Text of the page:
Chat with Andrew Brandt
Welcome to SportsNation! On Friday, ESPN's business analyst Andrew Brandt stops by to chat about the latest in NFL's labor strife as well as the NBA's CBA issues.
Brandt, who has over 25 years of experience in professional football, both from the management and player representation side, runs NationalFootballPost.com, where he gives fans an insider's view on the business of football. His Twitter is: @ADBrandt.
He is also a lecturer at the Wharton School of Business, teaching Sports Law, Sports Business and Negotiations. He has written for Forbes, the Huffington Post and Sports Business Journal, while also appearing across all ESPN TV, radio and online platforms. In his time in the football business, Brandt as served as a player representative, a World League GM and a VP with the Packers.
Send your questions now and join Brandt Friday at 4 p.m. ET!
Buzzmaster (4:00 PM)
We're getting Andrew!
Andrew Brandt (4:04 PM)
Thanks everyone for joining in. It is as busy a time in the NFL as there has ever been. After covering the only story in the NFL in the lockout, it seems like in minutes we moved past the lockout and on to real football. I'm happy to answer questions about the labor pains as well as the business of the NFL now.
Andy (HoBroken NJ)
In the Jets Chat earlier this week, the commenter wasn't sure if the new CBA allowed Mark Sanchez and the Jets to restructure his contract, because this is only his third year in the league. Can you clarify?
Andrew Brandt (4:05 PM)
My understanding is that restructuring contracts without "new money" is allowed, but that re-negotiation of contracts which give the player increased compensation is not allowed. With Sanchez it's a simple moving of cap money from short term to long term and not effecting his compensation in any way.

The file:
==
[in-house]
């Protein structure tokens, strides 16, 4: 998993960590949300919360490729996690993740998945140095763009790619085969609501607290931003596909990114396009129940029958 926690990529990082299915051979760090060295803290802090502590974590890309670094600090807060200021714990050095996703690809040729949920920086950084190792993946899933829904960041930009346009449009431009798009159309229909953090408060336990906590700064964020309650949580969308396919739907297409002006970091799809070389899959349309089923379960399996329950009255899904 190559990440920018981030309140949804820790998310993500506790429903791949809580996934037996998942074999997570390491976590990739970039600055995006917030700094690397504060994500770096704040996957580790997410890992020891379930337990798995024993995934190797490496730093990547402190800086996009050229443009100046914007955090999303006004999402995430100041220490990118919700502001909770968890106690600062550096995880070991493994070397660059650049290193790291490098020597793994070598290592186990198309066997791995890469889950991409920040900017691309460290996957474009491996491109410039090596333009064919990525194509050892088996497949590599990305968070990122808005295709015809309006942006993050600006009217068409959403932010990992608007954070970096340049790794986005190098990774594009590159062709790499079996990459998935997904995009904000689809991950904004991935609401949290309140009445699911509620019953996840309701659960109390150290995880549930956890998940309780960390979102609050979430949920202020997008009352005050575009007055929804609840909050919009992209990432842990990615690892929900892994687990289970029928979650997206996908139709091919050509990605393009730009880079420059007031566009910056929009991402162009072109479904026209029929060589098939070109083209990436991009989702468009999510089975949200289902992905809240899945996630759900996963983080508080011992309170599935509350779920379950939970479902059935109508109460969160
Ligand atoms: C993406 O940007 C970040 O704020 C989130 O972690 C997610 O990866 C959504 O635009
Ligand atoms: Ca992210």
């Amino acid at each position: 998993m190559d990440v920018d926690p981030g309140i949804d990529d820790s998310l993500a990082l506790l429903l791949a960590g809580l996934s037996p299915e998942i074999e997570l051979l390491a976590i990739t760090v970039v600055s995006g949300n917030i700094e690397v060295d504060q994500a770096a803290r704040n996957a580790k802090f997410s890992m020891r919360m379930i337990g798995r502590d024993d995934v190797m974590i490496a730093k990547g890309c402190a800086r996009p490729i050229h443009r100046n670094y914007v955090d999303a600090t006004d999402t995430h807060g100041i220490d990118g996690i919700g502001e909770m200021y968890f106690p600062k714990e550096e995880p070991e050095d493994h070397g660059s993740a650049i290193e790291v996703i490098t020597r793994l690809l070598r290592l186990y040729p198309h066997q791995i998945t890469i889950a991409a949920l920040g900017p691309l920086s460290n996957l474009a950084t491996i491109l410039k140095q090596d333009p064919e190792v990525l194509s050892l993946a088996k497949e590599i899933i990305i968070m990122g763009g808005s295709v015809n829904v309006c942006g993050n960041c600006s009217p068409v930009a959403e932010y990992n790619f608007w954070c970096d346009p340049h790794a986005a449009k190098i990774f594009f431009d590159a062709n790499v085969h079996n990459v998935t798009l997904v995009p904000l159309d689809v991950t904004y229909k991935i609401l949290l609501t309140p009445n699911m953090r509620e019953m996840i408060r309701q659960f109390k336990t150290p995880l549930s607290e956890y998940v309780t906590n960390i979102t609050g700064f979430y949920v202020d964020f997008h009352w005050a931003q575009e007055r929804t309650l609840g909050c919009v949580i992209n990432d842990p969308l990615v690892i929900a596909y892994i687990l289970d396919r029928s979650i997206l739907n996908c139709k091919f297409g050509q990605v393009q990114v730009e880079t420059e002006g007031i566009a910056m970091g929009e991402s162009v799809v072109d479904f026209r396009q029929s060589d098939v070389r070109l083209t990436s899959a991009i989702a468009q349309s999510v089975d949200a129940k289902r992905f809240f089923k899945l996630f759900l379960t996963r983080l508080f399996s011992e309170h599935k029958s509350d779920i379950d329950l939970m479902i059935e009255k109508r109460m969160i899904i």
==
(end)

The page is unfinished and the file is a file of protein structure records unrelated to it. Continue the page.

Vince (KC, MO)
For the $3 million dollar exception, I've read that it's 'borrowing' against the next year's cap. Does that mean teams that use this will have $3 million less cap space to work with next year?
Andrew Brandt (4:07 PM)
Yes. It is borrowing cap against future years. I believe 2013 and beyond. There is an exemption of 3 million for 2011 and 1.5 million in 2012. It's a last negotiation "give" by ownership in a 4.5 million gift for each team to sign players in these couple of years as teams adjust to the new system.
Nnamdi is overated, at least considering the money it seems that he's going to get. What do you think?
Andrew Brandt (4:10 PM)
I don't look at it in terms of player evaluation. That's not my background.I look at it in terms of market value. He has set himself up in a perfect storm here for several reasons. First, there has been so much anticipation for this free agent period for the past four months and he has been clearly recognized as the prime player in the group. He plays a high impact position and he has teams bidding for his services that are notorious for being aggressive and emotional in their spending. His price is rising as we speak. One interesting point about Nnamdi when he was signed by the Raiders 3 years ago, he was far and away the highest paid player at his position, making over $15 million a year when the top CBs made $10-12 million a year. Now that contract has voided and the market has stayed the same below him. It will be interesting to see if he hits that $15 million mark again, when no one else is near it.
Andrew Brandt (4:10 PM)
I'm guessing he will.